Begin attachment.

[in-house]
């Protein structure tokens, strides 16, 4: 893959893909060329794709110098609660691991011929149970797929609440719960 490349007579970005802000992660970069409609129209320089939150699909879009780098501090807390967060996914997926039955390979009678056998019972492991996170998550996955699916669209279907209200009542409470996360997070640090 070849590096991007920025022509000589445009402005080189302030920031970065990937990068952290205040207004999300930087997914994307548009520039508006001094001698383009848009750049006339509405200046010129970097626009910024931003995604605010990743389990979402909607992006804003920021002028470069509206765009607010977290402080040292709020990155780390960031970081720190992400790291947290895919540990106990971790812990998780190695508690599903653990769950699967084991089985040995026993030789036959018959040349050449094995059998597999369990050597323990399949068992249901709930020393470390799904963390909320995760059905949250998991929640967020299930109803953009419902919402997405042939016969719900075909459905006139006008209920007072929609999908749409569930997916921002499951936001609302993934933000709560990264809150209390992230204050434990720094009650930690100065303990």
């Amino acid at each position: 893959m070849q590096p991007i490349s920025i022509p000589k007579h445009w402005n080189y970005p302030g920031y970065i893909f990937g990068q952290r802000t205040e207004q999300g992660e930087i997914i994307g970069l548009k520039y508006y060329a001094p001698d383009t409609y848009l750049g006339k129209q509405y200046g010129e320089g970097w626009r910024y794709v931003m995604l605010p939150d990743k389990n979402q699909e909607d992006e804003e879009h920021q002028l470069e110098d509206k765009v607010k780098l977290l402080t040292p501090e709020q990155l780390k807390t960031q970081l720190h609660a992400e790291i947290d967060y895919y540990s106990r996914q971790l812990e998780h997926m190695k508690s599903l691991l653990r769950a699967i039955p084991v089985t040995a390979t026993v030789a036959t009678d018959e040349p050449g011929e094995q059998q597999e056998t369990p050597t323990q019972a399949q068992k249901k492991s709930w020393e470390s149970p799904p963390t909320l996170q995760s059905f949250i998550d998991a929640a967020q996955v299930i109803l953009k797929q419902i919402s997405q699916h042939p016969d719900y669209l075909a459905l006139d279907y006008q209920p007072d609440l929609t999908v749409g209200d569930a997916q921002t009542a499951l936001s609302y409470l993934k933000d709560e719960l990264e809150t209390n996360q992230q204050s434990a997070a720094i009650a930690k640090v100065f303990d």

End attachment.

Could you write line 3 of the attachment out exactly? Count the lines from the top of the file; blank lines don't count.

């Amino acid at each position: 893959m070849q590096p991007i490349s920025i022509p000589k007579h445009w402005n080189y970005p302030g920031y970065i893909f990937g990068q952290r802000t205040e207004q999300g992660e930087i997914i994307g970069l548009k520039y508006y060329a001094p001698d383009t409609y848009l750049g006339k129209q509405y200046g010129e320089g970097w626009r910024y794709v931003m995604l605010p939150d990743k389990n979402q699909e909607d992006e804003e879009h920021q002028l470069e110098d509206k765009v607010k780098l977290l402080t040292p501090e709020q990155l780390k807390t960031q970081l720190h609660a992400e790291i947290d967060y895919y540990s106990r996914q971790l812990e998780h997926m190695k508690s599903l691991l653990r769950a699967i039955p084991v089985t040995a390979t026993v030789a036959t009678d018959e040349p050449g011929e094995q059998q597999e056998t369990p050597t323990q019972a399949q068992k249901k492991s709930w020393e470390s149970p799904p963390t909320l996170q995760s059905f949250i998550d998991a929640a967020q996955v299930i109803l953009k797929q419902i919402s997405q699916h042939p016969d719900y669209l075909a459905l006139d279907y006008q209920p007072d609440l929609t999908v749409g209200d569930a997916q921002t009542a499951l936001s609302y409470l993934k933000d709560e719960l990264e809150t209390n996360q992230q204050s434990a997070a720094i009650a930690k640090v100065f303990d």